In a recent study, researchers determined that occupational exposure to glyphosate does not indicate an increased risk of developing non-Hodgkin lymphoma (NHL) or multiple myeloma (MM). The results were reported in La Medicina del Lavoro.
The study was a systemic literature review and meta-analysis of 7 studies involving NHL and 3 focused on MM. The researchers examined rates of NHL or MM based on exposure to glyphosate, as well as dose-response with glyphosate, data for which were available among 3 studies in NHL.
Across NHL studies, the meta-analysis relative risk (RR) was 1.03 (95% CI, 0.86-1.21). With MM, it was 1.04 (95% CI, 0.67-1.41).
Among NHL subtypes, with diffuse large B-cell lymphoma (DLBCL) the meta-analysis RR was 1.31 (95% CI, 0.93-1.75), with chronic lymphocytic leukemia (CLL) it was 0.85 (95% CI, 0.20-1.49), and with follicular lymphoma (FL) it was 0.82 (95% CI, 0.93-1.70).
Of the studies that evaluated NHL risk by level of exposure to glyphosate, each categorized exposure in a different manner. When evaluated using the highest category of exposure to glyphosate across these studies, the meta-analysis RR for NHL was 1.49 (95% CI, 0.37-2.61).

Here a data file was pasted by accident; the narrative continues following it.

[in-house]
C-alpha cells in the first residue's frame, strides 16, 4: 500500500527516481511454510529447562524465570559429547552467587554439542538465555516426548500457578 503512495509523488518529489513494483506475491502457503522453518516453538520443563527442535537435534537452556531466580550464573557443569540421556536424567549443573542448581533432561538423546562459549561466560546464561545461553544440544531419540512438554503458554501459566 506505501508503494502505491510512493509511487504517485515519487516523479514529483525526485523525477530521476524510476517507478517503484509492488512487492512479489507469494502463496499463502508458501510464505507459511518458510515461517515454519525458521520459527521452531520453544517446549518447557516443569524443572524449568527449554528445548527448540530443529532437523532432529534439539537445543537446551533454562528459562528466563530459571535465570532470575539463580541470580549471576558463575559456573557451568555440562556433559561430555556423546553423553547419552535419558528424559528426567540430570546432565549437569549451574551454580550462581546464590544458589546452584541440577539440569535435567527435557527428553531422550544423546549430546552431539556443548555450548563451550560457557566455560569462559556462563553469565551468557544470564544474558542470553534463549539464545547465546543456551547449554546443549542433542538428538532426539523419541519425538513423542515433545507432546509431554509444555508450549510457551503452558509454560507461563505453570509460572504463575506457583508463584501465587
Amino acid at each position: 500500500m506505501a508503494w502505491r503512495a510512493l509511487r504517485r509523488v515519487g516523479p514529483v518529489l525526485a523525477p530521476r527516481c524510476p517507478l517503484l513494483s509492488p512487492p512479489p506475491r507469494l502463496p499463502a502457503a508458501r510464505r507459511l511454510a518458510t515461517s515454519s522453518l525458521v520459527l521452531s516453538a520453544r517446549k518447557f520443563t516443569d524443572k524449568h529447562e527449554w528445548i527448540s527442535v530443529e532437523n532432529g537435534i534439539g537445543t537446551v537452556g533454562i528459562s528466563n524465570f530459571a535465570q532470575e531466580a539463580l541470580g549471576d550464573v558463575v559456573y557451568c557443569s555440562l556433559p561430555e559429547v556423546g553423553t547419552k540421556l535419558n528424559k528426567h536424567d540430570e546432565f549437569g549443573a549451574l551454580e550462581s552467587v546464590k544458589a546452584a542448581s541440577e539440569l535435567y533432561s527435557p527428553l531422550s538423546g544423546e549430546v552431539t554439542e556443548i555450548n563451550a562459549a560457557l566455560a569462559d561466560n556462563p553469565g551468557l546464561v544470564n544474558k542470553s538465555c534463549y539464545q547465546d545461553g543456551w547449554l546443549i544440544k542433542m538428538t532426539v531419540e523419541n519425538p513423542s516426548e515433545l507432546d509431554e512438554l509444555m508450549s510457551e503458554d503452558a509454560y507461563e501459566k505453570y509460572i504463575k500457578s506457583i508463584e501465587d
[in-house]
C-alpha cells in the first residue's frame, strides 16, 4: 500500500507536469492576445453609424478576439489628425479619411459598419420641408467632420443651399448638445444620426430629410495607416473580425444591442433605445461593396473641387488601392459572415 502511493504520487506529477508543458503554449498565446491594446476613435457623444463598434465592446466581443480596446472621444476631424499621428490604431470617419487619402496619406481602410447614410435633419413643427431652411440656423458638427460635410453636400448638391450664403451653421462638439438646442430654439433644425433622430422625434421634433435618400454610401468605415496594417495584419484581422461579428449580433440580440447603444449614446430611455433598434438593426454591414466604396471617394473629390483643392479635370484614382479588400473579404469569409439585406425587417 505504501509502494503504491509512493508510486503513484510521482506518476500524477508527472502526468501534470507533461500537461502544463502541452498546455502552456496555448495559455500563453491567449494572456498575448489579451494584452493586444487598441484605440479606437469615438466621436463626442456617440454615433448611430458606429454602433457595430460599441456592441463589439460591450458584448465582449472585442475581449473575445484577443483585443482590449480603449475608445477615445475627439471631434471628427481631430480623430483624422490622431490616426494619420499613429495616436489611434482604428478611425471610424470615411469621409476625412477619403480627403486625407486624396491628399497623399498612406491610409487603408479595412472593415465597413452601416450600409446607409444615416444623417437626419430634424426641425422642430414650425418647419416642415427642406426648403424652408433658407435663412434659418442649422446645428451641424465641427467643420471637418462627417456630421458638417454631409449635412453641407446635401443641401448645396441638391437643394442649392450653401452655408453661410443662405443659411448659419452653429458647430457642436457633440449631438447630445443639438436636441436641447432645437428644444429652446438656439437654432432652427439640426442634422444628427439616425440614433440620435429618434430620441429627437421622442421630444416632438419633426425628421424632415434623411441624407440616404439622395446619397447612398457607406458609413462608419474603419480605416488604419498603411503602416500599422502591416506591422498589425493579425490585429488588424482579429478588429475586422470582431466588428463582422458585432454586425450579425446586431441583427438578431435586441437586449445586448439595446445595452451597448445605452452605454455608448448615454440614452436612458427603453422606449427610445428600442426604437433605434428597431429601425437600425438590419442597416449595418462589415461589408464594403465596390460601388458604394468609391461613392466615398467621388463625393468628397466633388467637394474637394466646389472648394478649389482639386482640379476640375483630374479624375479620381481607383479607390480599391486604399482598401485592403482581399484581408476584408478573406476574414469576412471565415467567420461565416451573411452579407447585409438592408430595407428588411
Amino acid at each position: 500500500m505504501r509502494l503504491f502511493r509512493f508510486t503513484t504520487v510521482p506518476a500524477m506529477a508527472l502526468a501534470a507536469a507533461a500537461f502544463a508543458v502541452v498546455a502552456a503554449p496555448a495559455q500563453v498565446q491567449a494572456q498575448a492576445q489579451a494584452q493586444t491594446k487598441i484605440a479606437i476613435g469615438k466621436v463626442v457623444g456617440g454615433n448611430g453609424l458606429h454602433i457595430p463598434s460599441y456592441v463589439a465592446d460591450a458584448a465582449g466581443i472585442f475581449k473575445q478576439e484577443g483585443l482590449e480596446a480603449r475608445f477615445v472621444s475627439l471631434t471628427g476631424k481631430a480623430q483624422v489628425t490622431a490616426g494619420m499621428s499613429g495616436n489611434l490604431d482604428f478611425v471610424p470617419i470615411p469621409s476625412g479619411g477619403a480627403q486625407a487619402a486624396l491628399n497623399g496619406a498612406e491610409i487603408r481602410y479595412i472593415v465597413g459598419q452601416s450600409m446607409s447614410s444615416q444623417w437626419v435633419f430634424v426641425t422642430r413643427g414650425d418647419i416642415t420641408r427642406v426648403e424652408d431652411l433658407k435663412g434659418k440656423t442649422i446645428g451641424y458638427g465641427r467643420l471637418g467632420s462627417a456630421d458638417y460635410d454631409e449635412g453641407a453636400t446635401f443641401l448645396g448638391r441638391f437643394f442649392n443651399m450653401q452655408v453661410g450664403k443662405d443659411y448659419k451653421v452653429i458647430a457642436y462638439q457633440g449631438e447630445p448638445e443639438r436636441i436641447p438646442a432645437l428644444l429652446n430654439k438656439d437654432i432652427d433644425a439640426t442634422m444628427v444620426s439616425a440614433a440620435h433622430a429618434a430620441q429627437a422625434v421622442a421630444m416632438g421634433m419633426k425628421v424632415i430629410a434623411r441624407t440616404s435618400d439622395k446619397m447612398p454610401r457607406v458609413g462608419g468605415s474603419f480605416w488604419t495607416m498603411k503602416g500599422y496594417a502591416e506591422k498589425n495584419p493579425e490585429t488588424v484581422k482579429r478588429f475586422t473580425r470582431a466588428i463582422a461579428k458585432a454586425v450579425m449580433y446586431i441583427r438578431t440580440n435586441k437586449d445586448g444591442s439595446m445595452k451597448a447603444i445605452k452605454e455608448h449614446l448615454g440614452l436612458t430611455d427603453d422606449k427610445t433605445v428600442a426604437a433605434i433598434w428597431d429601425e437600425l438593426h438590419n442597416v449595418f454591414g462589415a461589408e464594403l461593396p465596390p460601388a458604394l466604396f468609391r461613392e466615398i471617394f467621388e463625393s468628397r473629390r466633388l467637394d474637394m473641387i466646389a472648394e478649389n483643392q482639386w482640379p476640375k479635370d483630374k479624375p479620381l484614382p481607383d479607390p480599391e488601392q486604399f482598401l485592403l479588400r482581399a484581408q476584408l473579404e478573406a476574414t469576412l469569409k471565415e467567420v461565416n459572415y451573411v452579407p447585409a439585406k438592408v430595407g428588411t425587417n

The researchers concluded that occupational exposure to glyphosate was not associated with an enhanced risk of NHL or MM, but a slight trend was shown for DLBCL with exposure, which the researchers suggested merited replication. FL and CLL showed no association with glyphosate exposure in this study.
“The suggestion of an association between glyphosate exposure and risk of NHL came from small studies that suffered from publication and possibly other forms of bias; better-designed studies that were recently reported did not confirm the results of the earlier studies,” the researchers wrote in their report.
Donato F, Pira E, Ciocan C, Boffetta P. Exposure to glyphosate and risk of non-Hodgkin lymphoma and multiple myeloma: an updated meta-analysis. Med Lav. 2020;111(1):63-73. doi:10.23749/mdl.v111i1.8967